|Monday, 17 June 2019|
RFE/RL Newsline, Vol. 4, No. 222, 00-11-15
From: Radio Free Europe/Radio Liberty <http://www.rferl.org>
Vol. 4, No. 222, 15 November 2000
[A] TRANSCAUCASUS AND CENTRAL ASIA
[B] SOUTHEASTERN EUROPE
[C] END NOTE
[A] TRANSCAUCASUS AND CENTRAL ASIA
 ARRESTED BUSINESSMAN TO REMAIN IN ARMENIAN DETENTIONA Yerevan district court ruled late on 13 November that arrested businessman and 21st Century Association President Arkadii Vartanian must remain in jail pending his trial on charges of calling for the violent overthrow of the Armenian leadership, RFE/RL's Yerevan bureau reported on 14 November. Vartanian's wife, Elena, rejected that charge as "absolutely absurd" and vowed to campaign for her husband's release. Also on 13 November, Noyan Tapan circulated the text of an open letter to Armenian President Robert Kocharian signed by representatives of the Russian intelligentsia and former Russian ambassador to Yerevan Vladimir Stupishin. The letter notes Vartanian's earlier service to Armenia and Nagorno- Karabakh and calls for his release, adding that the signatories do not believe he would ever take any action that would damage the interests of Armenia or the Armenian people. LF
 AZERBAIJANI OPPOSITION TO BOYCOTT NEW PARLIAMENTMeeting in Baku on 14 November, representatives of the Musavat, Liberal, Democratic, and Azerbaijan National Independence Parties and of both wings of the divided Azerbaijan Popular Front Party adopted a three-point statement saying they do not recognize the validity of the 5 November parliamentary election and will not cooperate with the new legislature, Turan reported. The signatories demanded the annulment of the poll results and new elections, and they also confirmed their intention to convene a rally in Baku on 18 November to lend support to that demand. Also on 14 November, "Yeni Azerbaycan," the newspaper of the eponymous ruling party, condemned the planned rally and accused the opposition of being unable to accept its poll defeat. Azerbaijani Interior Minister Ramil Usubov has warned that if the rally takes place, police will disperse would-be participants, "Sharg" reported on 14 November. LF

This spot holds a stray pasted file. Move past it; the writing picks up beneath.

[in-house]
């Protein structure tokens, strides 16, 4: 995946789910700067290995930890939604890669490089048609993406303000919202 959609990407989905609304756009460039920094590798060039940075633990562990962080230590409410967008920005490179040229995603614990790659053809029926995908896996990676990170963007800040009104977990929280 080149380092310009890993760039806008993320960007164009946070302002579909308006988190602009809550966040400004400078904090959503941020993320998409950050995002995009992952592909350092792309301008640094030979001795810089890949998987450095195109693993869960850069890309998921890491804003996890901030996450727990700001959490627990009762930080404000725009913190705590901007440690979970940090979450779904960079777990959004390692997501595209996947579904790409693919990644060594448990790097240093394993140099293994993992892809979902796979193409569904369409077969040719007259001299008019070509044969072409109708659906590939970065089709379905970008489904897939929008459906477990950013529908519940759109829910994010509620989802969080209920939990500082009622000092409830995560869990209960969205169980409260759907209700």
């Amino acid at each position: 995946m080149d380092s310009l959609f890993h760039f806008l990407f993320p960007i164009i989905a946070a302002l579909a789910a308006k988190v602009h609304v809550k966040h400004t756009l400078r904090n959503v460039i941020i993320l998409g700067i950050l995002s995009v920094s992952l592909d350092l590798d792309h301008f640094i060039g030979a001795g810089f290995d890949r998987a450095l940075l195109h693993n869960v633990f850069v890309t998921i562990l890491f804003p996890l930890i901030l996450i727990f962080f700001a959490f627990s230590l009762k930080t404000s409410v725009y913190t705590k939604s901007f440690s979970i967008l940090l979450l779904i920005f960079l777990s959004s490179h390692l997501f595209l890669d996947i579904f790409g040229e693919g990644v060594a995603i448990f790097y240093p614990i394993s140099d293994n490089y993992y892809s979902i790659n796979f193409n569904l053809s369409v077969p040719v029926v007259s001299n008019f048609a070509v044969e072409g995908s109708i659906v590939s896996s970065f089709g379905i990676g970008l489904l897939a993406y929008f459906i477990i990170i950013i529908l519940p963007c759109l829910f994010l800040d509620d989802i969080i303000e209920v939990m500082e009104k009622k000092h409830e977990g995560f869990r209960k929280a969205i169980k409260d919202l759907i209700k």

UN SECURITY COUNCIL CALLS FOR EXPEDITING SOLUTION TO ABKHAZ CONFLICTThe UN Security Council issued a statement on 14 November expressing its "deep concern" at the failure of Georgia and Abkhazia to reach a comprehensive political settlement of the Abkhaz conflict that would clarify Abkhazia's status vis-a-vis the central Georgian government, RFE/RL's UN correspondent reported. Security Council President Peter Van Walsum called upon "both parties, in particular the Abkhaz side, to undertake immediate efforts to move beyond the impasse." The UN Secretary- General's special envoy for Abkhazia, Dieter Boden, has drafted a settlement proposal on the division of authorities between Tbilisi and Sukhum within a single Georgian state. The Abkhaz leadership has consistently rejected that draft as a basis for negotiations, arguing that the Abkhaz population expressed approval of the breakaway region's independence in a referendum in October 1999 (see "RFE/RL Newsline," 4 October 1999). LF
 GEORGIA, RUSSIA FAIL TO REACH AGREEMENT OVER VISASDuring talks in Moscow last week, Georgian and Russian government delegations failed to reach agreement on a new regime for travel between the two countries, Caucasus Press reported on 14 November. Tbilisi rejected the Russian proposal to introduce a visa requirement for all Georgian residents except for the population of the unrecognized Republics of Abkhazia and South Ossetia. In a statement released on 14 November, the Russian Foreign Ministry condemned the Georgian position as "unconstructive" and said that unless an agreement is reached, the visa requirement for Georgian citizens will take effect on 5 December. Also on 14 November, Revaz Adamia, leader of the majority Union of Citizens of Georgia parliamentary faction, said that if Russia introduces such a visa requirement, Georgia will retaliate by demanding visas not only for Russian citizens wishing to visit Georgia but also for those resident there. The latter category would include Russian military personnel stationed in Georgia and their families. LF